NSF PR 03-46 - April 28, 2003
NSF Middleware Initiative Contributes Third Software Release to Cyberinfrastructure for Science and Engineering
Standards-based software and tools are adopted by e-science, universities and industry
The National Science Foundation Middleware Initiative (NMI) today issued its third release of software tools carefully chosen for their value and ability to interoperate as part of the emerging NSF cyberinfrastructure for 21st century science and engineering. Available free to the public at http://www.nsf-middleware.org/, NMI-R3 has components developed at universities and national laboratories, designed to fill functions needed by the research and education community such as user authentication and authorization, resource identification and allocation, job management, and scheduling.
NMI software is helping to remove traditional obstacles that hinder effective multi-institutional teamwork. For example, every university has local policies for identifying users while ensuring privacy and security. The tools provided by NMI can reconcile variations in policy and technology from campus to campus, while leaving control in the hands of local administrators, which eases the deployment of applications for grid computing and other forms of collaboration.
"The practice of science and engineering is being transformed by a new generation of integrated computing, information and communications tools—cyberinfrastructure," said Peter Freeman, NSF assistant director for Computer and Information Science and Engineering (CISE). "NMI activities ease the deployment of shared cyberinfrastructure tools that are critical to NSF's plans to expand this cyberinfrastructure to advance scientific discovery, education and innovation in areas of considerable benefit to society."
NSF supports two primary NMI teams: The EDIT Consortium (for "Enterprise and Desktop Integration Technologies") and the GRIDS Center (for "Grid Research Integration Deployment and Support"). EDIT develops tools, practices and architectures to leverage campus infrastructures to facilitate multi-institutional collaboration. NMI-R3 includes four new EDIT components—LOOK, SAGE, Enterprise Directory Implementation Roadmap, and Permis—which support directory performance monitoring, group management, and service deployment as well as inter-institutional authorization. Also updated for NMI-R3 is Shibboleth, an architecture and suite of software used for accessing customized or restricted content and services while protecting privacy.
"For a number of years, we've seen the problems with IP authentication and have worked with higher education and library consortia to implement new architectures to address the current limitations," said David Yakimischak, Chief Technology Officer for JSTOR, an on-line archive of scholarly publications. "Shibboleth nicely addresses these inadequacies and enables the community to offer a wide variety of value-added services, weaving local and distributed on-line content into a unique information fabric."
Through NMI, GRIDS provides a suite of leading software from the grid computing community. One of these is the open-source Globus Toolkit, which has lately garnered acclaim as the "most promising new technology" among 2002's top 100 technological innovations (from R&D Magazine) and the Federal Laboratory Consortium award for technology transfer. It is packaged in the GRIDS Center Software Suite with other software including Condor-G, the Network Weather Service, GSI OpenSSH, and Grid Packaging Tools. New to the suite with NMI-R3 are a credential authority called MyProxy, a grid tool based on the popular Message Passing Interface standard called MPICH-G2, and a tool for customizing GRIDS component configurations called GridConfig.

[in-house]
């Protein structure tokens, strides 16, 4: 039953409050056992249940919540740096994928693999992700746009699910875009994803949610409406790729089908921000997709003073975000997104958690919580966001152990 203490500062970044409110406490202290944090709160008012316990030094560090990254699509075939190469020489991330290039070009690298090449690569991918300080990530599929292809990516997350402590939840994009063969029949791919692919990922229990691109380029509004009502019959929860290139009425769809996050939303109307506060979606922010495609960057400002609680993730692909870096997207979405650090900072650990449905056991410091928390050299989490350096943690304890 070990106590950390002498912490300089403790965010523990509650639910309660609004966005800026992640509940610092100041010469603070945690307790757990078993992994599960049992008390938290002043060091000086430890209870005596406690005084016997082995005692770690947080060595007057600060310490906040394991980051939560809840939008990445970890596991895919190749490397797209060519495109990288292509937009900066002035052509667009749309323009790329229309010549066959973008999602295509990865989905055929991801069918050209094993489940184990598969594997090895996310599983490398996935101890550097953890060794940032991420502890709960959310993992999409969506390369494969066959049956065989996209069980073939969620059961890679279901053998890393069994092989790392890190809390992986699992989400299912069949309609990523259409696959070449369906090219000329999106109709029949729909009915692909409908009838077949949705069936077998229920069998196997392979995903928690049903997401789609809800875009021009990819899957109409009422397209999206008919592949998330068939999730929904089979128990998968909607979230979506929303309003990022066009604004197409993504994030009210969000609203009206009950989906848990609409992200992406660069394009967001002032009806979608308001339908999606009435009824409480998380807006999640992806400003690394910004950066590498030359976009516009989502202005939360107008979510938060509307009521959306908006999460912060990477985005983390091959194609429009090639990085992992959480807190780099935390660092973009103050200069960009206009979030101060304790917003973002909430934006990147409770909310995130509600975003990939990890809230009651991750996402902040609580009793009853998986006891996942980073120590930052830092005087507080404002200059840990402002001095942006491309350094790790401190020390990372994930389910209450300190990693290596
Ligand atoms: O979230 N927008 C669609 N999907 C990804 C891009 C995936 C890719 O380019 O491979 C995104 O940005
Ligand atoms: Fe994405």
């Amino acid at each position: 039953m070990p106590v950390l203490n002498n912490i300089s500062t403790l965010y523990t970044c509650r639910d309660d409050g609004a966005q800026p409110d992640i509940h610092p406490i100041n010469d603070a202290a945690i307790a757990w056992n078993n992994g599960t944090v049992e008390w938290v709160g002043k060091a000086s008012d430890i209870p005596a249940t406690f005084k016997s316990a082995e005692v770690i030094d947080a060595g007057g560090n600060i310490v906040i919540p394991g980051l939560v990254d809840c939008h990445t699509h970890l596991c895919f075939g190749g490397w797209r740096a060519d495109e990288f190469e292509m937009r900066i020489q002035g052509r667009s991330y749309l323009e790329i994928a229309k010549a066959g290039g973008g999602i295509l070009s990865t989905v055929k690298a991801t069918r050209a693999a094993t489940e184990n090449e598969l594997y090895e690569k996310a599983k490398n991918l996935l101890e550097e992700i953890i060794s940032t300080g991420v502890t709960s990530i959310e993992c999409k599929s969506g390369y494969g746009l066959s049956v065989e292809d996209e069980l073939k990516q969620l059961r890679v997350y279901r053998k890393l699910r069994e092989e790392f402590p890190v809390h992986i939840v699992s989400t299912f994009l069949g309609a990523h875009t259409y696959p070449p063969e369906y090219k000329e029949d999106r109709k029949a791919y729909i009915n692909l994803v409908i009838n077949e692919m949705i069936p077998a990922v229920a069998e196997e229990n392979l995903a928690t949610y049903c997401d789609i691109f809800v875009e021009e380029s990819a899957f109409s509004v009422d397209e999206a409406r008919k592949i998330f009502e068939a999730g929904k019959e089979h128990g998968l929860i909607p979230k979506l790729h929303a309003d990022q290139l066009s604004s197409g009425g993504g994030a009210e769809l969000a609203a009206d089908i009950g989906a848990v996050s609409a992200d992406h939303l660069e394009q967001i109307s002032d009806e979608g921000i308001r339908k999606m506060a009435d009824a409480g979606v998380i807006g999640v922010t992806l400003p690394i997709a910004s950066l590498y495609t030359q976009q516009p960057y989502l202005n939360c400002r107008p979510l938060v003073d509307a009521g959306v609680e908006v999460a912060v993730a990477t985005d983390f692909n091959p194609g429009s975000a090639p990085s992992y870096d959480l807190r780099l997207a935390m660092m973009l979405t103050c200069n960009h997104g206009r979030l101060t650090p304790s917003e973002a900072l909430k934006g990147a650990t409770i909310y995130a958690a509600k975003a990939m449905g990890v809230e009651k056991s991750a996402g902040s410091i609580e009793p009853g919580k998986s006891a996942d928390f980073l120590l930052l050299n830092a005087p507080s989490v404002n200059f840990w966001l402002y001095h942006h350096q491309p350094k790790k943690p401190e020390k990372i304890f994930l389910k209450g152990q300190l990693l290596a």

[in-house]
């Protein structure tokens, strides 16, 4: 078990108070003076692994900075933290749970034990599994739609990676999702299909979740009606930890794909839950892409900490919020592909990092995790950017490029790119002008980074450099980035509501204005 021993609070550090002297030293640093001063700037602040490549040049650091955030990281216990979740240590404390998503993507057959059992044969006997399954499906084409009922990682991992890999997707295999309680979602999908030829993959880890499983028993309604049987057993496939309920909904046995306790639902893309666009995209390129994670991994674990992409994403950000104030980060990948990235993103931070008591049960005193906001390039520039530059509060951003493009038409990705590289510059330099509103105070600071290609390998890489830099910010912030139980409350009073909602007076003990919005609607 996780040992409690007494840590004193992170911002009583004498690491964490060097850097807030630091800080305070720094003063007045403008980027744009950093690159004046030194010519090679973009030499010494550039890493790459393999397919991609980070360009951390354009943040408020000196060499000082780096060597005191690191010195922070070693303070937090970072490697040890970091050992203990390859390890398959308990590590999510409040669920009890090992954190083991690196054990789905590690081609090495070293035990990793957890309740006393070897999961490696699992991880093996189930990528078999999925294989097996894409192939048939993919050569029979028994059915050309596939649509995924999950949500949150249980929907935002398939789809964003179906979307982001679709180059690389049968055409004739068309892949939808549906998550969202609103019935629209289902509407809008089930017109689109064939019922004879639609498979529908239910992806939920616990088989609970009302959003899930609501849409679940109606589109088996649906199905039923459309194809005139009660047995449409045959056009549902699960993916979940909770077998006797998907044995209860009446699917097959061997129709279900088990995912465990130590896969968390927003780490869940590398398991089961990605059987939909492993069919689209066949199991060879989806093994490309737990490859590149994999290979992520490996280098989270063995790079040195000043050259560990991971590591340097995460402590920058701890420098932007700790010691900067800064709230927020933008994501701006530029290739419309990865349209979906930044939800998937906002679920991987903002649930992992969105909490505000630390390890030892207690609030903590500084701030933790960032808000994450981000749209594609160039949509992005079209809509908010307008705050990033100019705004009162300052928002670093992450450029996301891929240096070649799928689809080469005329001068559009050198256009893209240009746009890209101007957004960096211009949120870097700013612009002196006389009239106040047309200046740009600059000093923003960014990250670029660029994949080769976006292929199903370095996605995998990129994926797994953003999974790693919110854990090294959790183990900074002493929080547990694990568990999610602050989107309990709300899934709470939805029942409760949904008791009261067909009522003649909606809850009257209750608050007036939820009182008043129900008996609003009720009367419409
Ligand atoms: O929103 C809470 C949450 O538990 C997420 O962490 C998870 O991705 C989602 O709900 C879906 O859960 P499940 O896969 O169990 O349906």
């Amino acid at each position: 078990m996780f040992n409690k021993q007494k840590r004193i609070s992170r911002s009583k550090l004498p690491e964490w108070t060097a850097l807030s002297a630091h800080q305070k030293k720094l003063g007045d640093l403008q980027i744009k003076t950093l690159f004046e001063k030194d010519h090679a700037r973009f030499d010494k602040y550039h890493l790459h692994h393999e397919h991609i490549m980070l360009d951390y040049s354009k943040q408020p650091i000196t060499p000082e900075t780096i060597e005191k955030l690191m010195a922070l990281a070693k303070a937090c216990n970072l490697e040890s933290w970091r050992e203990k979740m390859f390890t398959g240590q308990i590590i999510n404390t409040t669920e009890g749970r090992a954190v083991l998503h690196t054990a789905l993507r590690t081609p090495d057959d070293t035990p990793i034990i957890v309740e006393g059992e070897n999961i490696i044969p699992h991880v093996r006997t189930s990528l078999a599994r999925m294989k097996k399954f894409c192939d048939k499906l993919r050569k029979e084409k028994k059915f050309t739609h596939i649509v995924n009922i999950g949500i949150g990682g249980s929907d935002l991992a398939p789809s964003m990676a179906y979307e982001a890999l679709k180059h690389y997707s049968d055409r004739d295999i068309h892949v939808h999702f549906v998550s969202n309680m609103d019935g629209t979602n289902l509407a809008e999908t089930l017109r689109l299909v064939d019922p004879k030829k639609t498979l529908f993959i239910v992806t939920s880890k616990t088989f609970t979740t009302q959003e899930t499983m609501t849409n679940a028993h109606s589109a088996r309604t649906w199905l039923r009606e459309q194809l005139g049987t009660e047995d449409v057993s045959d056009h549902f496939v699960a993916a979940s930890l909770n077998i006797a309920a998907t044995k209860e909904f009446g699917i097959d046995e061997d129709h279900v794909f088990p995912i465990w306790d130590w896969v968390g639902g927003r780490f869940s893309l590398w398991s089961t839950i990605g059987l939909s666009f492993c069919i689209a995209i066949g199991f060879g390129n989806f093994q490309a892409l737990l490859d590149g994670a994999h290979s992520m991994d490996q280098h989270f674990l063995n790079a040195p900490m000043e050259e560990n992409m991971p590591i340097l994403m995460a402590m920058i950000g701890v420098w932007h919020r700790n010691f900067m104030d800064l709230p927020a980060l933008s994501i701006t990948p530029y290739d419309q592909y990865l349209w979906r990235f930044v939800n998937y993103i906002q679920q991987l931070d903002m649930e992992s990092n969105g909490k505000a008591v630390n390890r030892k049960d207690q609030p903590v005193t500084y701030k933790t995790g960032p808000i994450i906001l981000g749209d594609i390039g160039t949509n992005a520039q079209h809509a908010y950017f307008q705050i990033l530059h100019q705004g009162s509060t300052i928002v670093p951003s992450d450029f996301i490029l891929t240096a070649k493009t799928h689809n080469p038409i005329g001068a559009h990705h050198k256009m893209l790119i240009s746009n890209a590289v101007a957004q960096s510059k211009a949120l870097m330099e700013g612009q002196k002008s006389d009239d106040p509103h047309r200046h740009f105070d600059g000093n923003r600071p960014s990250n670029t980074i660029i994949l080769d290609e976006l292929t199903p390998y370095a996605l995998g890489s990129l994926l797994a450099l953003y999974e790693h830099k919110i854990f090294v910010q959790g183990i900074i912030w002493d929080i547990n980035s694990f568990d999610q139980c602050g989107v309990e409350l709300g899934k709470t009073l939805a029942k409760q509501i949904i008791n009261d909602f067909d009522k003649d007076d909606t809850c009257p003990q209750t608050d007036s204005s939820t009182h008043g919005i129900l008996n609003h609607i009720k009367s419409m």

NSF's ambitious Extensible Terascale Facility (ETF), which includes the TeraGrid, is creating a distributed computational infrastructure that requires the stable, thoroughly tested software being designed by GRIDS. "Robust software is essential to production deployment and national use," said Dan Reed, an ETF project principal investigator, director of the National Center for Supercomputing Applications and project director for NEESgrid, the $10 million system integration project for the NSF-supported George E. Brown, Jr. National Earthquake Engineering System (NEES). "There is no doubt that the GRIDS Center's software packages have reduced TeraGrid's deployment time, and I also know that NEESgrid has leveraged GRIDS components to reduce development time and simplify engagement with that community."
In addition to the coordinating roles of GRIDS and EDIT, NSF has made other NMI grants to individual researchers and software developers. With the most recent fiscal year 2003 NMI solicitation deadline on March 7, the foundation received more than 70 proposals, according to program director Kevin Thompson of NSF. Fiscal year 2003 awards will be announced this fall.
The EDIT Consortium is led by Internet2, EDUCAUSE, and the Southeastern Universities Research Association (SURA). The GRIDS Center is a partnership of the University of Chicago, the University of Southern California's Information Sciences Institute (ISI), the National Center for Supercomputing Applications (NCSA) at the University of Illinois at Urbana-Champaign, the San Diego Supercomputer Center (SDSC) at the University of California, San Diego, and the University of Wisconsin-Madison. In addition to NSF's support, the GRIDS software developers are funded by the U.S. Department of Energy, the Defense Advanced Research Projects Agency and NASA.
For more information, see http://www.grids-center.org and http://www.nmi-edit.org.
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